I don’t think KS has any intentions of using it for the greater good, Teddy is another story because that’s up in the air. The only information we have access to about Teddy is his what seems to be scientific journal entries which is not a place to put comments about coworkers and higher ups. We have no idea if he’s being blackmailed or not. We have no idea if he’s researching and torturing for fun or knowledge or safety. We just do not know, we cannot build a full scenario with the information we have. We have enough information to know that KS is pretty horrible. We know that Teddy has preformed experiments on human subjects, under what beliefs and resources is undisclosed. These experiments resulted in negatives on the subjects as they usually do. Teddy’s role was to preform experiments, why he preformed them is unbeknownst to us. Until more information on the situation is made available I refuse to make a judgment of the man’s character. He could be the worst human being for all we know, or he could be the most morally righteous human alive. People can make judgements based on partial information and personal emotion/morals. I don’t support that. He currently resides in a grey space for me, he isn’t good, he isn’t bad.
I would actually disagree with you on him being potentially morally righteous. While his reasoning will likely change my opinion of him as a person, it doesn’t change what he’s done. While in the future, given time to improve himself and learn from what he’s done, he could be; at the moment, he will likely be morally dubious at best.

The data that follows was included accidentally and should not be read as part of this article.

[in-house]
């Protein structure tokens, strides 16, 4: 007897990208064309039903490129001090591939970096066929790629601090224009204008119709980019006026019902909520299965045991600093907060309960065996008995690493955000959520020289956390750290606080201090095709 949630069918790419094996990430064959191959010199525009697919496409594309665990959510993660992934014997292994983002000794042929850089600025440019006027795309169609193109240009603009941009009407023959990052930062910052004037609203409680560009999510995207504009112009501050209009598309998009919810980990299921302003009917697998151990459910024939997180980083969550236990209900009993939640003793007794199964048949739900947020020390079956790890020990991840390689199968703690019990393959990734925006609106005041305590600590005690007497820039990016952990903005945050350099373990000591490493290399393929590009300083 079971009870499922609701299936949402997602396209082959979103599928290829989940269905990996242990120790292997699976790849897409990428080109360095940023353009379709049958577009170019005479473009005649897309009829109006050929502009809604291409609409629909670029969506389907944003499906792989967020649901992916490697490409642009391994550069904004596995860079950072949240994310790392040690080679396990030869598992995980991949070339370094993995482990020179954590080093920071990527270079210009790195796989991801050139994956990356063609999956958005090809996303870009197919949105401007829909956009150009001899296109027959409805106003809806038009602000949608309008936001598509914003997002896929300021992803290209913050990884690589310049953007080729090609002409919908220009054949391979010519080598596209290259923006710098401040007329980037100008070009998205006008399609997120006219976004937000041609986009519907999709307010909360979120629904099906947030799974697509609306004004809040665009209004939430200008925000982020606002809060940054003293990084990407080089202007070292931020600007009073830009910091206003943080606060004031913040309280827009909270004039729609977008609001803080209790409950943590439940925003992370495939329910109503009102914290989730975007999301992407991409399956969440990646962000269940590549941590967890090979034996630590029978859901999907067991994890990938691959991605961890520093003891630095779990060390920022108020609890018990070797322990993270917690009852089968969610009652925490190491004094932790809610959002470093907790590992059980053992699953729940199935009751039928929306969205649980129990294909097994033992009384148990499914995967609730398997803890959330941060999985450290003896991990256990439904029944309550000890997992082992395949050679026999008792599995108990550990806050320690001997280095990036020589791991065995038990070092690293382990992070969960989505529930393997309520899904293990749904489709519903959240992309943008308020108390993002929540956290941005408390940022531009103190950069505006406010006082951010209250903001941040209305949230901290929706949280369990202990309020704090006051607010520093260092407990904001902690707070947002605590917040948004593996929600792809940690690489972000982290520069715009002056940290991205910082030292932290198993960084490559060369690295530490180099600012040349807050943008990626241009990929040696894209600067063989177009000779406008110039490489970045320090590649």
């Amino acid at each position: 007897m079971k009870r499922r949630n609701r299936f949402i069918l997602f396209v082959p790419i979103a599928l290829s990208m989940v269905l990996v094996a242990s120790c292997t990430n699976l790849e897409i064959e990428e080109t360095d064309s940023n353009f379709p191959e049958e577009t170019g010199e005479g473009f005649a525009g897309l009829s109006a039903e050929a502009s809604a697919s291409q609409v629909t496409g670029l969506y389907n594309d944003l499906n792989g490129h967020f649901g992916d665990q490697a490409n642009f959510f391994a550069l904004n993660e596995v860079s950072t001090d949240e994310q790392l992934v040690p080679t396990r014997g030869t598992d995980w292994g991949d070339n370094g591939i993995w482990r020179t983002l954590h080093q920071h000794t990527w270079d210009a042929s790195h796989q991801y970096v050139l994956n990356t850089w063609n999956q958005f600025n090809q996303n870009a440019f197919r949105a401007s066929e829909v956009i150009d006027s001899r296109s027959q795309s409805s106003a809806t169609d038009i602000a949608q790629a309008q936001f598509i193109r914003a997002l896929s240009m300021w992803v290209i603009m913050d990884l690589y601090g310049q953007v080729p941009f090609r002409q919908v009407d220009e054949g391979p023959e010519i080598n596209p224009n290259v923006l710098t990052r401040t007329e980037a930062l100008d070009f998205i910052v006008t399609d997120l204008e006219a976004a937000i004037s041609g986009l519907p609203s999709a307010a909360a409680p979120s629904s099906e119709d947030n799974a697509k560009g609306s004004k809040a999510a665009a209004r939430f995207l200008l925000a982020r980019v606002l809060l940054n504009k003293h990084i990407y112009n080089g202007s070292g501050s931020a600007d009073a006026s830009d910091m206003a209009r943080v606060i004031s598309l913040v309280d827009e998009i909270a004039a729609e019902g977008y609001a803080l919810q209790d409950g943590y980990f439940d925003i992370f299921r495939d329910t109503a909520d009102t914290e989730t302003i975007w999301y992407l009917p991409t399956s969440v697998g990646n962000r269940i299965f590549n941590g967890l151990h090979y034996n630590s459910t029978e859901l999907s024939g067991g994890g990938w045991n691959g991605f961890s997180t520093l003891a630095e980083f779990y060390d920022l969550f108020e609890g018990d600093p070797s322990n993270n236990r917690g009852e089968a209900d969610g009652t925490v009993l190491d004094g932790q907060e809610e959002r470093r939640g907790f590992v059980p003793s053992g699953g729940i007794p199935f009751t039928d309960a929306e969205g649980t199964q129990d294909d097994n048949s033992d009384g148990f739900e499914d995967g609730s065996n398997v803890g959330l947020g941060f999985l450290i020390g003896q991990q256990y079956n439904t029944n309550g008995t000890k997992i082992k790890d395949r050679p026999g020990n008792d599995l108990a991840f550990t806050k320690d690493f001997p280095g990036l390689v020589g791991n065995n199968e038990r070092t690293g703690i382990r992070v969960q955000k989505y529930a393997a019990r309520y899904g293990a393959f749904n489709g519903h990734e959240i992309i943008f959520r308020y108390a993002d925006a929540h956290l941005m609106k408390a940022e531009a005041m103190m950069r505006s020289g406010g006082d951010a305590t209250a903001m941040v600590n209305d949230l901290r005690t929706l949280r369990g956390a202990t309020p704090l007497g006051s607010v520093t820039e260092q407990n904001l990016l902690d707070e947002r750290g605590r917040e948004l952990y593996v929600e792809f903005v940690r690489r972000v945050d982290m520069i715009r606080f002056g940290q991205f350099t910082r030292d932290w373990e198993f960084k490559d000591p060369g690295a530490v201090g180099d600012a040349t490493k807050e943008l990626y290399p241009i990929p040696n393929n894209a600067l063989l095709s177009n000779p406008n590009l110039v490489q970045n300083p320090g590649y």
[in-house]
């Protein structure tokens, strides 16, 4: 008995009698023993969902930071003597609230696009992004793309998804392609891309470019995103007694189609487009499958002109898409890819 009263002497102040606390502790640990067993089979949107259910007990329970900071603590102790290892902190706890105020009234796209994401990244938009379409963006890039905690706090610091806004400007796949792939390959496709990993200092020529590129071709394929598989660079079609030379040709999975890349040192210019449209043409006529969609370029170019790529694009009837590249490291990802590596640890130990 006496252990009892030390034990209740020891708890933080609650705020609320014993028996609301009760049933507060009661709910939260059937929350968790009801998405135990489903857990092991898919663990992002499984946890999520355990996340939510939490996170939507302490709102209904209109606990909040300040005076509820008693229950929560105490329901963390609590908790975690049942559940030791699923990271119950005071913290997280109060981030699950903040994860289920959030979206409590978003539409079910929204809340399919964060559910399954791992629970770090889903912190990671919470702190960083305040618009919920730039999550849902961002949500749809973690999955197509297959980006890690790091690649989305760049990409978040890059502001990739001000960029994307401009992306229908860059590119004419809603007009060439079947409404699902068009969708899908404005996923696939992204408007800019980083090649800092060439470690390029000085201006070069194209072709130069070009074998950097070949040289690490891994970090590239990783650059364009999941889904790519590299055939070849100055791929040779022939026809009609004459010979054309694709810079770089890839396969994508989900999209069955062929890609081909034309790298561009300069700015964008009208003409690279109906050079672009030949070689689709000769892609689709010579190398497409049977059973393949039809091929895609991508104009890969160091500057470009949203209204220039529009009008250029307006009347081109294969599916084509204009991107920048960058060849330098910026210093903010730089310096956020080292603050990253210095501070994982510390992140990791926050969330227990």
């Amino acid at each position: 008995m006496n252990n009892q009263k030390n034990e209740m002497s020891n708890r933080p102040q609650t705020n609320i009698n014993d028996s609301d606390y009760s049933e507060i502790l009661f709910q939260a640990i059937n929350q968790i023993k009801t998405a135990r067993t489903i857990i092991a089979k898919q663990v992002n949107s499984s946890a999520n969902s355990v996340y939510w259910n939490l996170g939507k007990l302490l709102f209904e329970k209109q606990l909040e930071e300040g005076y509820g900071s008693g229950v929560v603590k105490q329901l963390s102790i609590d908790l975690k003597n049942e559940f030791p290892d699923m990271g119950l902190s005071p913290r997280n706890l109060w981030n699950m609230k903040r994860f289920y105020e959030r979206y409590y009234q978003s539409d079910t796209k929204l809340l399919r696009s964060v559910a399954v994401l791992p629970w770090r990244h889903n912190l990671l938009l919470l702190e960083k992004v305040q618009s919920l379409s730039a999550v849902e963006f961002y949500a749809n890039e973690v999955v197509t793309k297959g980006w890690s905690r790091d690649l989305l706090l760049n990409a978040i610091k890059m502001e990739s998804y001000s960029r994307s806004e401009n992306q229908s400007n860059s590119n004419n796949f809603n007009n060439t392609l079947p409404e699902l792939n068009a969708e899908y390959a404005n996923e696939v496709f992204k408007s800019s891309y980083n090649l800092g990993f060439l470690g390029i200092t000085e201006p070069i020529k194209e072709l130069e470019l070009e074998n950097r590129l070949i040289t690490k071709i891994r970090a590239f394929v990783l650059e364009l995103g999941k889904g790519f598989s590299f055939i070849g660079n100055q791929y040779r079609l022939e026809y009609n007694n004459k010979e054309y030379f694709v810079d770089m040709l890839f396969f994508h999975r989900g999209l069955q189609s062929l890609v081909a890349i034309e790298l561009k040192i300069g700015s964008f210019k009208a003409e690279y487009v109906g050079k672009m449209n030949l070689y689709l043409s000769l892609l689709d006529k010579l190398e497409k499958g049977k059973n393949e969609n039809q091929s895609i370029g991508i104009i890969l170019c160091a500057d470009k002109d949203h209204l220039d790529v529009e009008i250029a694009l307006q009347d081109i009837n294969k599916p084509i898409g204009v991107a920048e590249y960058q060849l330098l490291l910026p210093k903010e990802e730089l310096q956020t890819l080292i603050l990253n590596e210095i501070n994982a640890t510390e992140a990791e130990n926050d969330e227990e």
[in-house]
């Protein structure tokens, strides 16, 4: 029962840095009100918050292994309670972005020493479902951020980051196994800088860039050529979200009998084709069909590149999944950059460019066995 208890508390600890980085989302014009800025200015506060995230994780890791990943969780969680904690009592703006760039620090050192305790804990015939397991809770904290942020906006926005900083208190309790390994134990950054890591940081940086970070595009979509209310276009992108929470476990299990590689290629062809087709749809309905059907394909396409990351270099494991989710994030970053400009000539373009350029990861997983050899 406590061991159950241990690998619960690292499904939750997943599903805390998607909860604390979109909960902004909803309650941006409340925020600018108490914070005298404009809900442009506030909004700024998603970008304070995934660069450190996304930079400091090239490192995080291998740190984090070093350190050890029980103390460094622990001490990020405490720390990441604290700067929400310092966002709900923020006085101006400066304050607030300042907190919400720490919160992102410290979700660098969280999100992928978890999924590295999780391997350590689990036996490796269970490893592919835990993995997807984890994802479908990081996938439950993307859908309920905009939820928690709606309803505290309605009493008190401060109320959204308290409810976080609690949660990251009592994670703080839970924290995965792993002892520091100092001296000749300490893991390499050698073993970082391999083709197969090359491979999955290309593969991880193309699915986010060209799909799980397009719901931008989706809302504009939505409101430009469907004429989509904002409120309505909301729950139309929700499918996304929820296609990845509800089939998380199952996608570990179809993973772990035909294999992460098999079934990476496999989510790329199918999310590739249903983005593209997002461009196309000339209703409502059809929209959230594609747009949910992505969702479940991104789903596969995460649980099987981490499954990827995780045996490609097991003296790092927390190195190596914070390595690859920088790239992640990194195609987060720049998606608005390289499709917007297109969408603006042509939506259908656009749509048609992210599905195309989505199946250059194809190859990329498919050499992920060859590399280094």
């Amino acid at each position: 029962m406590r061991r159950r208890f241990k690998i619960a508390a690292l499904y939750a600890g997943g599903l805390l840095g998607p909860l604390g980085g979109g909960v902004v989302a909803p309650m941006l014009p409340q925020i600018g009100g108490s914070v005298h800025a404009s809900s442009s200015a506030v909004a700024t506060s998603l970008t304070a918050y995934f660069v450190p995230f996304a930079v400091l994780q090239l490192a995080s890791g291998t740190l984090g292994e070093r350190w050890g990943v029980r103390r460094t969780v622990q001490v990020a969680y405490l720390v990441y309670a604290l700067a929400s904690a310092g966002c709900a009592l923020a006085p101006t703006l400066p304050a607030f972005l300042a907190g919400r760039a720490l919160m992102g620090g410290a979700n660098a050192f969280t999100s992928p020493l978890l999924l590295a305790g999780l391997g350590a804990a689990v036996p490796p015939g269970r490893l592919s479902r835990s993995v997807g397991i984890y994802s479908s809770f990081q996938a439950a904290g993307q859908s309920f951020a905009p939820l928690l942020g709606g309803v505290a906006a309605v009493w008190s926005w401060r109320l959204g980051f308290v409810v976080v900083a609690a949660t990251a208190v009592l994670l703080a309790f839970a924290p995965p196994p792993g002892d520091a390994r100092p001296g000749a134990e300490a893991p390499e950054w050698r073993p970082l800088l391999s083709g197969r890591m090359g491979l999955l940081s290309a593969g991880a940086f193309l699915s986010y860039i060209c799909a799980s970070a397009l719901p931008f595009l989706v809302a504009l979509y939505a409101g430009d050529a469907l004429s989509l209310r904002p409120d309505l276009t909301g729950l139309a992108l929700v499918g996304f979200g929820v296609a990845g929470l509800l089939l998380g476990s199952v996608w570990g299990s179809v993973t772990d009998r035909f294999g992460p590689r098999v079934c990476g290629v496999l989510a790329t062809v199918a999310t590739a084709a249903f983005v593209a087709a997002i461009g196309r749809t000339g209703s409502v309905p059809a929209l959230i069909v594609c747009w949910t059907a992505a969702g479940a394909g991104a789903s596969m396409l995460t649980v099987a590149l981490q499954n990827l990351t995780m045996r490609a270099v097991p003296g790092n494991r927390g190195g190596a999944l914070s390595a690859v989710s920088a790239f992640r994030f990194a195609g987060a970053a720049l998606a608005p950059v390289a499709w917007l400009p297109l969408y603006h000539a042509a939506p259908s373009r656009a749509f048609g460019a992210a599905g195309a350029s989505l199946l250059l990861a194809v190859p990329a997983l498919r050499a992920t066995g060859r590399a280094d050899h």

I do agree that we don’t have all the information that we need to make an accurate assumption. That being said, based on all that we know right now, he’s a monster. “Evil triumphs when good men do nothing.”
Even if he is a ‘good’ man, he’s actually furthering horrible experiments and projects, not just doing nothing. You can cut that any way you like.
Just another point I’d like to make: there really is no moral grey area. Good and bad or right and wrong actually do exist on a spectrum. What people call a grey area is actually just a morally dubious statement where the person can’t be quantified into their expectations of good and evil. These people who live in a 'grey area’s are frequently considered exempt because they can’t be accurately quantified. If you do a bad thing for good reasons, that bad thing will have consequences. And while that good reason might end up helping, there will still be those who suffer as a result of that bad thing. The same can be said of doing a good thing for bad reasons, just reversed. Think of it as an equation. People hurt versus people helped, with a base multiplier of intent. While that is extremely simplified, hopefully you catch my reasoning.